Running head: FIGURATIVE LANGUAGE VERSUS LITERAL LANGUAGE 1
Figurative language versus literal language
Professor Ed. Yancey
Critical Thinking-PHI 210
FIGURATIVE LANGUAGE VERSUS LITERAL LANGUAGE
2 The terms listed below will be defined and their function will be given with an example for each one. This assignment is to help understanding and using these terms in the logical and proper way. "Every cloud has its silver lining but it is sometimes a little difficult to get it to the mint." (Don Marquis)
"Fads are the kiss of death. When the fad goes away, you go with it." (Conway Twitty)
Idiom is a set expression of two or more words that means something other than the literal meanings of its individual words. Adjective: idiomatic. Analogy a similarity between like features of two things, on which a comparison may be based: the analogy between the heart and a pump. the process by which words or phrases are created or re-formed according to existing patterns in the language, as when shoon was re-formed as shoes, when -ize is added to nouns like winter to form verbs, or when a child says foots for feet . Analogy is also a form resulting from such a process. Understanding the meaning of an analogy is key to the success of the analogy in communication. Most people that speak the same language will understand some analogies. Within small social groups of people, there are often shared analogies that bind the group together. People living in a certain region or country only understand other analogies. The relationship between them began to thaw. This means that the relationship was changing. You are as annoying as nails on a chalkboard. You must be annoying for someone to say that.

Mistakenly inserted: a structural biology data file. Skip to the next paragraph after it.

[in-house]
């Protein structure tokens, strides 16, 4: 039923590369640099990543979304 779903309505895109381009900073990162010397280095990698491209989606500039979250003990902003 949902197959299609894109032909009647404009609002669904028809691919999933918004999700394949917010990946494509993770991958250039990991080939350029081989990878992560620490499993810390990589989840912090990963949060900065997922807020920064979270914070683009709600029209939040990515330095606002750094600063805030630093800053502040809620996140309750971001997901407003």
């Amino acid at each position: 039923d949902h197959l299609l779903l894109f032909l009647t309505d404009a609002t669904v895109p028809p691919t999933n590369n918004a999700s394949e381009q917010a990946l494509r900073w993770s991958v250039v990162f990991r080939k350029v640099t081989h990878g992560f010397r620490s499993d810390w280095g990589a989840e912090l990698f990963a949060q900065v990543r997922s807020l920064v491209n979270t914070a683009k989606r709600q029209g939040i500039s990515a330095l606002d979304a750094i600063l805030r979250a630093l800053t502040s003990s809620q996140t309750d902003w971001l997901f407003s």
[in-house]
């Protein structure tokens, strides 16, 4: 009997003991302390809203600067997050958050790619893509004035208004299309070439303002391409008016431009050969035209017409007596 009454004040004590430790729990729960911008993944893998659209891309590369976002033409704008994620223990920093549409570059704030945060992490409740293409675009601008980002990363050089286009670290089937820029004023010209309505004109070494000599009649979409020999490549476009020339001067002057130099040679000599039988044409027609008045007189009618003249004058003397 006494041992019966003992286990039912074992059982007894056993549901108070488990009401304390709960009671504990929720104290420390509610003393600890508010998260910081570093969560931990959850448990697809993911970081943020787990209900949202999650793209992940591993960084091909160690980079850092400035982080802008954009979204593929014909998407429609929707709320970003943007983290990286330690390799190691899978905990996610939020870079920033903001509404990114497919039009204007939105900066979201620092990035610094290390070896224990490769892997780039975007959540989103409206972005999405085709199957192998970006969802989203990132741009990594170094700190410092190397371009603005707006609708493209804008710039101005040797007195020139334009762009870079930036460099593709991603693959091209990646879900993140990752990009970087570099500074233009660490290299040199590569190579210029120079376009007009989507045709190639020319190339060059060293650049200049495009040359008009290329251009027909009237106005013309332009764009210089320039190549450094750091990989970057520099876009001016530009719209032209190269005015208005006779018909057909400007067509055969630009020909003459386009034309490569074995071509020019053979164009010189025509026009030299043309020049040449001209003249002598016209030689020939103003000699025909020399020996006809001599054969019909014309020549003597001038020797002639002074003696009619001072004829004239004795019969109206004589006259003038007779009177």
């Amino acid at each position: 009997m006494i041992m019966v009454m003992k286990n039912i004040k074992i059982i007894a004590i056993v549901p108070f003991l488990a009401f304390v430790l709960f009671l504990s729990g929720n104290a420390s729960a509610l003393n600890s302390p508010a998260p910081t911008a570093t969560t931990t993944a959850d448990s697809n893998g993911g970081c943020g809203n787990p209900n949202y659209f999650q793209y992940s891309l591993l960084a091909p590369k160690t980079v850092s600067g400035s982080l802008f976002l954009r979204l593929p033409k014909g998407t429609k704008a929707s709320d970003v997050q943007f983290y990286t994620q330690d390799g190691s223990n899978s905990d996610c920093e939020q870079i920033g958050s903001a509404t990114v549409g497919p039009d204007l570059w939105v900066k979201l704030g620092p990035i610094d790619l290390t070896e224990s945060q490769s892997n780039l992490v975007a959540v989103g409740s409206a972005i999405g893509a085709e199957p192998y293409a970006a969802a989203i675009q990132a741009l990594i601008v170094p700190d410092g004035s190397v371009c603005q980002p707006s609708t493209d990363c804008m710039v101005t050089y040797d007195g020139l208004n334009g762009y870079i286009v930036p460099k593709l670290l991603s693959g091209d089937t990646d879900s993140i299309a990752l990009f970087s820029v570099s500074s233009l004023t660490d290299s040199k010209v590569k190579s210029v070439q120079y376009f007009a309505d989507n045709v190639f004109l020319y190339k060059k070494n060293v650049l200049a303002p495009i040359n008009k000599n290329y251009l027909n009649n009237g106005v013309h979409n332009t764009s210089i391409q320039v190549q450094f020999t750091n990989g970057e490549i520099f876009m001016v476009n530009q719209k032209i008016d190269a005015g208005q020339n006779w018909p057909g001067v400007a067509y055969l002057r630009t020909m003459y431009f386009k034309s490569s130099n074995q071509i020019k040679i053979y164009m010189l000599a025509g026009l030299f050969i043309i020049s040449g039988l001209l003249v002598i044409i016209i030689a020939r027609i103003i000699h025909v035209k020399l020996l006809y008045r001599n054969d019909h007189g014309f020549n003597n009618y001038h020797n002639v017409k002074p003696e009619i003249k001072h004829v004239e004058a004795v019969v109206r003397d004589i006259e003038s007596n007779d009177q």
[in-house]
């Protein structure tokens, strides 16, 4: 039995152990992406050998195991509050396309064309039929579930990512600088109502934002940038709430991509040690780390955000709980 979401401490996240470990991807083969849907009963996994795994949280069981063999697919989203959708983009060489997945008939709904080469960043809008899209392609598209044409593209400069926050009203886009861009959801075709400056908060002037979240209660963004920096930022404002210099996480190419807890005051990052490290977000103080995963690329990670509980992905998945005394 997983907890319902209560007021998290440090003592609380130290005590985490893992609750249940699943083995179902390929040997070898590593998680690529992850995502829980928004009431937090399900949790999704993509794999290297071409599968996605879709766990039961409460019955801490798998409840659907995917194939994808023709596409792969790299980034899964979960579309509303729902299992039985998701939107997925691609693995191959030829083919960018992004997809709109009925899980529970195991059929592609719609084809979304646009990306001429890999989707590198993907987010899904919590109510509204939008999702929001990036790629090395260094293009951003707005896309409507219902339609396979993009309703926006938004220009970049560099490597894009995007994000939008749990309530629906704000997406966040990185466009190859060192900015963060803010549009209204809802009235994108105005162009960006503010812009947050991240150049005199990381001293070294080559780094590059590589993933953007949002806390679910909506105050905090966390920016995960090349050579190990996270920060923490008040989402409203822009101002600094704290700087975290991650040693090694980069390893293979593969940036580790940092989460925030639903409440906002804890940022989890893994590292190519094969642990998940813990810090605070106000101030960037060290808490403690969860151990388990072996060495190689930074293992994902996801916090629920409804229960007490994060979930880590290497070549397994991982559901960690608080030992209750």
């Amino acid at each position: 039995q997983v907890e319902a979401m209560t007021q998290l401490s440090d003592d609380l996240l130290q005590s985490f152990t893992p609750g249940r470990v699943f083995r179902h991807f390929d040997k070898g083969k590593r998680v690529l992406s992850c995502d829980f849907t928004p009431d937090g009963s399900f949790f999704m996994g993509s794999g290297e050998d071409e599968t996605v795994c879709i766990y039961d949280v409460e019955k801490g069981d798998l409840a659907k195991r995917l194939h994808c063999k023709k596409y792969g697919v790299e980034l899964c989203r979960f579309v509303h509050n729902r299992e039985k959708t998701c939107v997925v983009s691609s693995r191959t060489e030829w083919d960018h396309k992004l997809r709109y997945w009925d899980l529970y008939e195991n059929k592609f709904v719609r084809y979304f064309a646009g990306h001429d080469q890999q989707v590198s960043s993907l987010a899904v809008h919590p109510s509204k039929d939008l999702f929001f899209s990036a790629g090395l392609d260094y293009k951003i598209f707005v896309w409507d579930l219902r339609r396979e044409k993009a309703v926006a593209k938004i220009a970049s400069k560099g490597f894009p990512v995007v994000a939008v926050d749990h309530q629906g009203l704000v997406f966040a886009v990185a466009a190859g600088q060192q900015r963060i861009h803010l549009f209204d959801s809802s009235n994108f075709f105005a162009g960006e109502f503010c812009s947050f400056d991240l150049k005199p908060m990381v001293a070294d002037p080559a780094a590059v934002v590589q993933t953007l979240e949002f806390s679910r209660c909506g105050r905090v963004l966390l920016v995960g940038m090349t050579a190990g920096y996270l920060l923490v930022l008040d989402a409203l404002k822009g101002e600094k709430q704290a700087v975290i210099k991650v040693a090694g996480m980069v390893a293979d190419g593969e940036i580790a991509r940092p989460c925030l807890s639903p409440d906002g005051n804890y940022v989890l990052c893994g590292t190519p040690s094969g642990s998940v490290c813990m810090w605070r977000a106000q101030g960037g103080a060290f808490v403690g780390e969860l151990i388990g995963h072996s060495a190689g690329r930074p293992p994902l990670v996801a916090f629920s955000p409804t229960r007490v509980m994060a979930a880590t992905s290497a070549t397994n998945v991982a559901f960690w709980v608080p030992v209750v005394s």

FIGURATIVE LANGUAGE VERSUS LITERAL LANGUAGE 3 I am going to be toast when I get home. This is usually said when someone is in...
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